Baby G and XXXXY Syndrome: Toxic Thoughts of a Special Needs Parent

When it comes to being a parent, we all tend to think that we’re not doing enough. Our punishments are too harsh, our voices are too loud, or our fuses are too short. When it comes to being the parent of a kid with special needs, every so often, we also think other thoughts that are even less rational than that. But first, an update on the G-Man.

It's ok to have awful thoughts about being a special needs parent. Most of us are scared of what we don't understand, what we can't predict or control.How He’s Handling XXXXY Syndrome

Physio: Baby G is really starting to come along with his gross motor. We’ve been lucky enough to borrow a walker from Niagara Children’s Centre for a few weeks, and so Baby G has been able to practice at day care every day.

Fine Motor: Our physiotherapist is away for a few weeks, so we’re supplementing with a focus on fine motor and speech. He’s showing a lot of progress, pointing and pressing with a single finger, putting puzzle pieces into place, and working on his pincer motion with his thumb and forefinger. Our occupational therapist gave us some stretches to do with his shoulders, to encourage more freedom of movement. She also gave us some wrist strengthening exercises to do, giving him more range of motion when he plays.

Speech: This is probably where Baby G is showing the least improvement because of the delays his extra chromosomes cause. He does babble, and mimic certain sounds, but mostly are “ah’s or “o’s”, very few consonant sounds. There are times when I’ll get a good “mama” or a “hello” that’s definite and distinguishable, but those are few and far between. After discussing our concerns with his speech therapist, she suggested another hearing test, just to make sure what he is hearing and what he’s not.

He’s starting to play with us more and more, and loves it when his sister plays peekaboo with him. He’s starting to dance to music when he hears it, and really enjoys watching PAW Patrol, so I’ll be hearing that theme song for about another three years.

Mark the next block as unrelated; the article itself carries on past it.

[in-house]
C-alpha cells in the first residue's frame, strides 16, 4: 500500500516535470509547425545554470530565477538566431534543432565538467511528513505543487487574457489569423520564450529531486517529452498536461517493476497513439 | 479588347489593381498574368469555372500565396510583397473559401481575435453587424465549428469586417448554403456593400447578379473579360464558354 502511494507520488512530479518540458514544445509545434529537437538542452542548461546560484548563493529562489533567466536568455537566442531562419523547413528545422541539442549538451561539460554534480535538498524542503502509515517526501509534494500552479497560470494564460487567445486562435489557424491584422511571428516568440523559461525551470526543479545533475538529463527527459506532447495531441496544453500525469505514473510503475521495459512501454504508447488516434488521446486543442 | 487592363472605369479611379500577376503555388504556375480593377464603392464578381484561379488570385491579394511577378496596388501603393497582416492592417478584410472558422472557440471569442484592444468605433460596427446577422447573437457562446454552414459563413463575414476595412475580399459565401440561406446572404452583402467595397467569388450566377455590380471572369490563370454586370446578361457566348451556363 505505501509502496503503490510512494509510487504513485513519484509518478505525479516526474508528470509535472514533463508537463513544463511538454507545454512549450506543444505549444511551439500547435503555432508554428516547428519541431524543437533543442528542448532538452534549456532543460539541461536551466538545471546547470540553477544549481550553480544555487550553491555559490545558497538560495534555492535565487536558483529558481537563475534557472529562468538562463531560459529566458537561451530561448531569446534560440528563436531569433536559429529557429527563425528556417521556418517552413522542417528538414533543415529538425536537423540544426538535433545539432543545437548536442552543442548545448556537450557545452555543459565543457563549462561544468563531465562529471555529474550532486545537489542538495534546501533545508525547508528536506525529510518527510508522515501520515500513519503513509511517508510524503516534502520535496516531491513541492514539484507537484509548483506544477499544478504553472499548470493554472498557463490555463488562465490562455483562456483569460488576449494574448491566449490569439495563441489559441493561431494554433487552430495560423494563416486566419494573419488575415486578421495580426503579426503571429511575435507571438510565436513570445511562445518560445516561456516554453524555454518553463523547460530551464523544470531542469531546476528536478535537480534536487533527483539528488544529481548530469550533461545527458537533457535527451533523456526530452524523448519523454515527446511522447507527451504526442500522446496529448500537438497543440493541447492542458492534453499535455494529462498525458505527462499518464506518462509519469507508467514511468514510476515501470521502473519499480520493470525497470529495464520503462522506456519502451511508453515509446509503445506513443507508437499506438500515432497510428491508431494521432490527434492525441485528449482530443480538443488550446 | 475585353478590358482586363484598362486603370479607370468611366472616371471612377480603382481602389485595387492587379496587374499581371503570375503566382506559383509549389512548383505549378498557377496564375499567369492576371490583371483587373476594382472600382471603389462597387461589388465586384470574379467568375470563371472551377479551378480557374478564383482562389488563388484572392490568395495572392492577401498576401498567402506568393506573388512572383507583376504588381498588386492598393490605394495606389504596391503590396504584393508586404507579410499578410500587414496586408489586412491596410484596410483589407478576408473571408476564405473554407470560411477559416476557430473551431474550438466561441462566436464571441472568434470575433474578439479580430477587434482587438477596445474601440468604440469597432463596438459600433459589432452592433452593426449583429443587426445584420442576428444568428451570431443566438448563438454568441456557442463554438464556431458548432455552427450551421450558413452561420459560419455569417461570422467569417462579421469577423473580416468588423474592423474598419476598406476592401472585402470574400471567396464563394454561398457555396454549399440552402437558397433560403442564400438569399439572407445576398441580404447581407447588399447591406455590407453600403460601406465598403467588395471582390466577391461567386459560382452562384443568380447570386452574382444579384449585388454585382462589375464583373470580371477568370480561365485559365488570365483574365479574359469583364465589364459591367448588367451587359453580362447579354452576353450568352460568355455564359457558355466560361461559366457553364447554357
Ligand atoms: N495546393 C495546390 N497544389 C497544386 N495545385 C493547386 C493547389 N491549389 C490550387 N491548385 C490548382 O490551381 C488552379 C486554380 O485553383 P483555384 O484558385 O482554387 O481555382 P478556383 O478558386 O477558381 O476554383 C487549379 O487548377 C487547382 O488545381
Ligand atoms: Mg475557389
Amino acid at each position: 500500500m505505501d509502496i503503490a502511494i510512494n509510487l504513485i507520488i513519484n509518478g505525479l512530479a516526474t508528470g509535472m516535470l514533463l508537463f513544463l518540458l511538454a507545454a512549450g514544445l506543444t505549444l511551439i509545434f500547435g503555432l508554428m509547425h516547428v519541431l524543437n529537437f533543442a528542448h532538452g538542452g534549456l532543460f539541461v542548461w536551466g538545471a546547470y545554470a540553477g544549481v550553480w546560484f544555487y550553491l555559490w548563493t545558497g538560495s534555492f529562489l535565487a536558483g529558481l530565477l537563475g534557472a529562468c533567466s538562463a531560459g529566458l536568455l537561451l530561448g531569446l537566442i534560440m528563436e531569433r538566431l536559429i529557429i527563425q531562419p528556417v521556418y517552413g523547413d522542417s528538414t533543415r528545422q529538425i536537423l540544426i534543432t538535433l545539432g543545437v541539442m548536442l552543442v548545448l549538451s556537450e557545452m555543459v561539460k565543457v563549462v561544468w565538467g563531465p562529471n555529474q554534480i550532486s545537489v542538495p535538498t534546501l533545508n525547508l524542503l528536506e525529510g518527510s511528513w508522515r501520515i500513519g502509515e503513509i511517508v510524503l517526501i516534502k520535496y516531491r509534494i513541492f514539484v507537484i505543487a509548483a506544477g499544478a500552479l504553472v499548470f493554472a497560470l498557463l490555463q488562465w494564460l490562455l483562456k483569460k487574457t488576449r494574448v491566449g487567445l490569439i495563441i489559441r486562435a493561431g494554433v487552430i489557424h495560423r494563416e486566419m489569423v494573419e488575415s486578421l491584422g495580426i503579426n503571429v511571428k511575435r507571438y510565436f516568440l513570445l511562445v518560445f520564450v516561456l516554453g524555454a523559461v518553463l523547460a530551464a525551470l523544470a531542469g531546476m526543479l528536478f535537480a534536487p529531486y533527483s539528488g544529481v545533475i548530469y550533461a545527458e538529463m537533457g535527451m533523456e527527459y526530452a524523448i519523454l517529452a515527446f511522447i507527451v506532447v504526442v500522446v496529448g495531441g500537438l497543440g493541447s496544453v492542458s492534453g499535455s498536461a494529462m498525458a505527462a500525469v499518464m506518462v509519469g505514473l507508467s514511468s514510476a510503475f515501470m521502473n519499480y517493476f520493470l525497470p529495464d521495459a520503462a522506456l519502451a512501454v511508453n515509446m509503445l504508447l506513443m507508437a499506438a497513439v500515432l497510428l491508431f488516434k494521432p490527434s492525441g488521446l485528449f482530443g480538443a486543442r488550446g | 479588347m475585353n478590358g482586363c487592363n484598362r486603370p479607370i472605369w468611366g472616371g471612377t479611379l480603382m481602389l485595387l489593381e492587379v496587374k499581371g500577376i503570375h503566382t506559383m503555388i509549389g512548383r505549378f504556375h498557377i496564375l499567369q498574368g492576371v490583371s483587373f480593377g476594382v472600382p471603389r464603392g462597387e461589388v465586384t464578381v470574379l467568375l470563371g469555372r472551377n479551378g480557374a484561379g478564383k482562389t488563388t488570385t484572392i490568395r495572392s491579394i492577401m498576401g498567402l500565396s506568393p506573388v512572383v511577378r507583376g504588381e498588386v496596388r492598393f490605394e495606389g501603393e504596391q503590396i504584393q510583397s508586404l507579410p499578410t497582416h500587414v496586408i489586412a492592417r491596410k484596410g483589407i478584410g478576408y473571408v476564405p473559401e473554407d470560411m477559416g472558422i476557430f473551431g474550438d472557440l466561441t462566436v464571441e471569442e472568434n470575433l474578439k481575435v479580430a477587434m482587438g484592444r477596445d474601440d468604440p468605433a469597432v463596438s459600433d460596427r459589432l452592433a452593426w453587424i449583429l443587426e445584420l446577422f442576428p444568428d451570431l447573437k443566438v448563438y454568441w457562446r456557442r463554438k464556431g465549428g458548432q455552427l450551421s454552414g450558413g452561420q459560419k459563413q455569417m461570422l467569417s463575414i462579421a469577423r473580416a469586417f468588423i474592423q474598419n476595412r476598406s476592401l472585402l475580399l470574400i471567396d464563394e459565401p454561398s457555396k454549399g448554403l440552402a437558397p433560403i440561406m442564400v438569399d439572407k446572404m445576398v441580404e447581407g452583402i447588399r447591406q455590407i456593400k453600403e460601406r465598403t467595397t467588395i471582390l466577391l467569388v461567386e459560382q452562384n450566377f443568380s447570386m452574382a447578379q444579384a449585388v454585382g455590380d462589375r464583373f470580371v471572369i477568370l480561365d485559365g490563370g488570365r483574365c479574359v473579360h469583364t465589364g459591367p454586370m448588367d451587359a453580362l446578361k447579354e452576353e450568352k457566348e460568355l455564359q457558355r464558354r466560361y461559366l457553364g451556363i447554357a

How We’re Handling XXXXY Syndrome 

When I found out that my son had XXXXY Syndrome, I really didn’t have time to react at first. I was too busy filling out forms and answering questions to actually think about what it might mean, how it would change my life, or how it would change me.

I remember doing exactly what the doctor told me not to do, and that was look up his condition online. There’s a good way to stress yourself out, looking at cases of genetic disorders that are 30 years old, and filled with hard, medical terminology describing the physical and developmental abnormalities of an innocent little boy. Ya, I was an idiot.

While I wasn’t hysterical, I was scared, and some pretty toxic thoughts popped into my head during that time. I suspect they will materialize in the future as well; it’s only natural, and that’s what I want to acknowledge here. While we all do our best with our boys, there’s no denying that scared little kid in us that plants the irrational idea that we can’t be the parent of a special needs child.

“My eggs are bad.” – Oh ya, I went there, but certainly didn’t stay long. How much energy could I have spent stewing over my body, my womanhood that I literally had zero control over? Pfffh, decades if I wanted to, but for some reason, I didn’t let that thought stick around. I pushed it out of my head and moved on. But I did have it, and that’s ok.

“I Can’t Do This” – I thought about parents of kids with disorders and syndromes, physical disabilities and behavioural issues. I thought there’s no way I could do what those parents do. They’re powerhouses. They go through struggles with their kids hourly and get the shit kicked out of them until they finally collapse at the end of the day. Will it be like that? I can’t do that. I’m not that kind of person. I won’t have patience for it. I won’t have the stamina. How will I relate to my son? I’m scared I’ll want to quit. It’s amazing how the unknown makes us feel so insecure. It makes us question ourselves, hindering any chance of discovering what we’re really capable of when it comes to our kids.

“I’m Not Doing Enough” – Just had this one a couple of weeks ago. Baby G was showing progress, but I wondered if it was enough. At the end of the day, we eat dinner as a family, play and watch TV and then it’s bedtime. It leaves so little time to work on physiotherapy, speech, or fine motor with him. I’m relying on his day care provider for most of his development. Pretty big deal. There are days where I look at him and I feel like a failure, but to let that permeate my head? That won’t do him any good at all.

I consider myself extremely lucky to have found out about Baby G’s XXXXY Syndrome while I was pregnant with him. Some parents experience such sudden change, they can barely catch their breath before they’re overwhelmed with scheduled therapies, wellness plans, and counselling strategies. I’m not sure how I would cope a situation that wasn’t as gradual as the one I’ve been (quite frankly) blessed with.

I’m realizing now all that I didn’t understand, that I’d assumed about special needs kids and their parents, and all that I’d wondered about, but never asked. And while those irrational thoughts might pop into my brain from time to time, I’m secure enough to acknowledge them, feel the feelings, keep what matters, and dispel the rest.

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